Why Isn't My Encryption.. Encrypting?

It's as true in life as it is in client-server programming: the only secret that can't be compromised is the one you never revealed.

This is a companion discussion topic for the original blog entry at: http://www.codinghorror.com/blog/2009/05/why-isnt-my-encryption-encrypting.html


An attacker could simply submit the form as many times as she likes

Why she? I fail to understand this bit of English usage.

Can someone explain?

Why she? I fail to understand this bit of English usage.

Thank you AndrÈ for raising this question! I think he is referring to Eve, the evil eavesdropper. But it’s so biblical, patriarchal, typical and annoying.


Salt??? This isn’t a hash–this is a cipher.

Assuming you’re changing the value of this salt each time, I think the phrase you’re looking for in this context is an initialization vector: http://en.wikipedia.org/wiki/Initialization_vector

My favorite is when people want to encrypt things by XORing against a fixed string: perl -le ‘print for map ord, split //, secret ^ foobar’ looks pretty random, but if the plaintext has a bunch of spaces (as they often do): perl -le 'print secret ^ ', oops, there is they key (uppercased, but still).

So, you mean it’s just in order not to look sexist?

In the name of not being sexist writers are committing errors to the English language. He is either masculine or neuter. She is always feminine.

In the name of political correctness we are slowly destroying our language. Bah!!

Fun fun fun, this is the stuff I love.

Coda Hale’s advice is pretty good, but I understand entropy to be something different. If there are 40 bits of entropy in the world hello (there aren’t but for example’s sake) then md5(hello) doesn’t suddenly give me 128 bits of entropy. You don’t get entropy by passing it through functions, you can only get it from randomness. Which is why your key shouldn’t be any sort of string at all, but rather a completely random byte array (from some secure source of randomness - just ask Debian).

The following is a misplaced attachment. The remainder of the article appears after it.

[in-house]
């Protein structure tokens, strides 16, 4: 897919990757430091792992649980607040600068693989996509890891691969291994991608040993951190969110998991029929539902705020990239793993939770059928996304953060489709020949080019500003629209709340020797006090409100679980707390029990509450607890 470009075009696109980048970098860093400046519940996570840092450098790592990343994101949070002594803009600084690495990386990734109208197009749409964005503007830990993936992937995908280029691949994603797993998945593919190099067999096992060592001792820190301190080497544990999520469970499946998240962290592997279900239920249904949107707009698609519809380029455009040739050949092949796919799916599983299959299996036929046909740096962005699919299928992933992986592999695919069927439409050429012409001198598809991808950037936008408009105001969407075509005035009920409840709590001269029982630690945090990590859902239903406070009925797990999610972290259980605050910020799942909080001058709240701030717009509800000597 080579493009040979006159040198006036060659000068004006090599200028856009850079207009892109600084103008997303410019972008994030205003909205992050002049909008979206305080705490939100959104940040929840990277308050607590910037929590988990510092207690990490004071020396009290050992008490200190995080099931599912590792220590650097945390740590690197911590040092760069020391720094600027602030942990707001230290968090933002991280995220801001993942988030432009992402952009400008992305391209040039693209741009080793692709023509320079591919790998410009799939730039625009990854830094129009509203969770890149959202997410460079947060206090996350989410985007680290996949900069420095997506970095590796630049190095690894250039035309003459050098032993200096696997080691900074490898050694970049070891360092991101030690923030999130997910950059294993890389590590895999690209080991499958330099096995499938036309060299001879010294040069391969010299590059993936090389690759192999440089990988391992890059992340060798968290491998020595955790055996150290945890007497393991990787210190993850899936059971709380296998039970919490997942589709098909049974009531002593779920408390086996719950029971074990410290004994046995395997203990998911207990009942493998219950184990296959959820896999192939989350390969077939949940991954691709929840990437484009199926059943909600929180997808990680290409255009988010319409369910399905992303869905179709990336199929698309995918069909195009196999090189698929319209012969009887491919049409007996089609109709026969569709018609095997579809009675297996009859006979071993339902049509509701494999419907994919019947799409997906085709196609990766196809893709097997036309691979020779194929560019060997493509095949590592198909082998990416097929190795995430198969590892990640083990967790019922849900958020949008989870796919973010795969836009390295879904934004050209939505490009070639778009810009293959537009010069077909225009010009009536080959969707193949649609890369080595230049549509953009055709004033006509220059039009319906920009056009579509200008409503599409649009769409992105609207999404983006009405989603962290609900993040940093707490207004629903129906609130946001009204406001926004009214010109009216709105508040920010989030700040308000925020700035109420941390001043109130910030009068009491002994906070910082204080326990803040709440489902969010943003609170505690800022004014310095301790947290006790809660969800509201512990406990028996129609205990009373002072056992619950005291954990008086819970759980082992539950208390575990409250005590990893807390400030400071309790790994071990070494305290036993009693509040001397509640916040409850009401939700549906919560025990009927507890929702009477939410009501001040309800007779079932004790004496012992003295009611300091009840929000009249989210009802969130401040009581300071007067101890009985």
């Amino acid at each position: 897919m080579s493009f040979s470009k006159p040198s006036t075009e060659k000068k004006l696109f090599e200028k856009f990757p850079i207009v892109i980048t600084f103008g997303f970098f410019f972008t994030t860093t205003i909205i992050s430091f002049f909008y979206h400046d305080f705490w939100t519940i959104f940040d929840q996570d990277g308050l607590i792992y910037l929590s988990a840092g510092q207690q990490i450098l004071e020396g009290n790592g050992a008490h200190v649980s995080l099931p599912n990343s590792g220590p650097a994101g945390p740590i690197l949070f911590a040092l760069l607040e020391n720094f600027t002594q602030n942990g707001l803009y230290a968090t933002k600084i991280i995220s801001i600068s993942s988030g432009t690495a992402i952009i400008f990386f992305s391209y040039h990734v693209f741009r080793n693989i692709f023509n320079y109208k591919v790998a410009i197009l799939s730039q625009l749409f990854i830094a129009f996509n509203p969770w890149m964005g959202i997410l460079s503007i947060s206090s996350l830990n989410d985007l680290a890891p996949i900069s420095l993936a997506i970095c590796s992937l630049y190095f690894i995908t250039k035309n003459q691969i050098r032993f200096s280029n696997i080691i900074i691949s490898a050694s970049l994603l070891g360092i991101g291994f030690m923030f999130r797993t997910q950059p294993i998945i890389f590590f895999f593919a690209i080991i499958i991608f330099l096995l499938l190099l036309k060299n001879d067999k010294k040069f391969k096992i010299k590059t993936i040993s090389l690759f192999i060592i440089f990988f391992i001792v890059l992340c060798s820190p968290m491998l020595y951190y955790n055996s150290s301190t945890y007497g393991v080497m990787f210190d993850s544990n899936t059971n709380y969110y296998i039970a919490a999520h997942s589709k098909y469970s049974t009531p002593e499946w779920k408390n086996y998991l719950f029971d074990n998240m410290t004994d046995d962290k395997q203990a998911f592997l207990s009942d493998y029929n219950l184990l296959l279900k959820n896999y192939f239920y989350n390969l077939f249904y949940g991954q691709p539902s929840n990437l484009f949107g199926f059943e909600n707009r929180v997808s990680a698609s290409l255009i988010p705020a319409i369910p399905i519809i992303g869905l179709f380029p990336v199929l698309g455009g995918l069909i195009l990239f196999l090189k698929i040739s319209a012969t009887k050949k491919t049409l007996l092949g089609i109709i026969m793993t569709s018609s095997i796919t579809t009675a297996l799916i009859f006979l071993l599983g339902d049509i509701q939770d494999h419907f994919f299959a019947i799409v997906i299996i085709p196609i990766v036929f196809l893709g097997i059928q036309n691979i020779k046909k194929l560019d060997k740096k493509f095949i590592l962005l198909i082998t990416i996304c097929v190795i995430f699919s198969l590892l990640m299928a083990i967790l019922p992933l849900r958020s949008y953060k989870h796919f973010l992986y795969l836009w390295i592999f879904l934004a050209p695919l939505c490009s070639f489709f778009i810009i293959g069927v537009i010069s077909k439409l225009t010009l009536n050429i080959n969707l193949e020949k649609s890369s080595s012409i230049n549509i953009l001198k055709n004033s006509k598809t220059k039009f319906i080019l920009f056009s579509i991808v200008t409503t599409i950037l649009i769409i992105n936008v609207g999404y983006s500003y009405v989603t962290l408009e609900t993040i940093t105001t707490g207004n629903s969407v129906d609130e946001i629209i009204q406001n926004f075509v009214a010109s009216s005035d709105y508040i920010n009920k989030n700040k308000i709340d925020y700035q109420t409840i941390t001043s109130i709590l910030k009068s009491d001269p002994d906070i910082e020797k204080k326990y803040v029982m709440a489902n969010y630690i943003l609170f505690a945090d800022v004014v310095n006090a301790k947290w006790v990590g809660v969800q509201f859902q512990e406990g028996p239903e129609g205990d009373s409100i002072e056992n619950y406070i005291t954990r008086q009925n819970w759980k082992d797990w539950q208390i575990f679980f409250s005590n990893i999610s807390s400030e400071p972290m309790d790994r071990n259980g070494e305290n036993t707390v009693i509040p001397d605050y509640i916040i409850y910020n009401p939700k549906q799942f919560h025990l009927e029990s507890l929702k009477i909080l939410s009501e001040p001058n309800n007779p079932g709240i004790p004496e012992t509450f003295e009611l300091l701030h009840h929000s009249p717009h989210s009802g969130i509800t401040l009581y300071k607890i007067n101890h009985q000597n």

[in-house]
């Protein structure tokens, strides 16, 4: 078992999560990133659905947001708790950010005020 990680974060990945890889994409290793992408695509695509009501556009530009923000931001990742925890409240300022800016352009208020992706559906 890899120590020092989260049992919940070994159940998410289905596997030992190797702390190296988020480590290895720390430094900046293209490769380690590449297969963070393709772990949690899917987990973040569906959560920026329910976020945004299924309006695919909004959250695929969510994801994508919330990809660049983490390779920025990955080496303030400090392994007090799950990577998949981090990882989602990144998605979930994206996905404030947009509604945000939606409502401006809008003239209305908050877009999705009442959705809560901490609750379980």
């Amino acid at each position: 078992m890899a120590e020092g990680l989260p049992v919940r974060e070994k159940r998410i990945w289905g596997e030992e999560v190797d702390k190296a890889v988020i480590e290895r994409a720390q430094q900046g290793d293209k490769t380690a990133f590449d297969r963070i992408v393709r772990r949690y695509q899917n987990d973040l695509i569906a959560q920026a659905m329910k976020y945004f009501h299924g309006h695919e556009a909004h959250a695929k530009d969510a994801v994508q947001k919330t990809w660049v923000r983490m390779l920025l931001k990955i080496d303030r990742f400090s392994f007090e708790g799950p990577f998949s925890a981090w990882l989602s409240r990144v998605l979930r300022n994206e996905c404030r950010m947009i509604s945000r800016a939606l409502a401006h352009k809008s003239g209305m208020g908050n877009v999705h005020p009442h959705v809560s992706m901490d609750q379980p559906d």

Don’t feel bad Jeff, that’s not nearly as bad as the multi-million dollar blunder I found last week (linked in my name) - you were just protecting our precious Rep :wink:

Why would you use part of the password as a salt? I’m no crypto expert but that sounds like a complete WTF to me.
What’s wrong with just using a random number?

Looks like CBC is going to need some explaining as well.

CBC combines the output of the previous cipher block with the current plain text block before encrypting. An IV is required for encrypting the initial block.

CBC is actually quite robust for errors during transmission. A 1 bit error in one block will result in that block decrypting to garbage, and the same bit flipped in the subsequent block.

Because of this property, it is possible to change the plaintext without knowing the key. CBC+block wide salt = particularly bad news. Since you don’t validate the salt, an attacker can modify the first 8 characters of the string. More advanced attacks are possible if the user collects a sufficient amount of cipher text blocks with known plaintext.

In general the following rules should be followed when using a cipher in CBC mode:

  1. Use a randomly choosen unique salt
  2. Sign both the salt and the message with a good HMAC
  3. Use strong validation of the decrypted input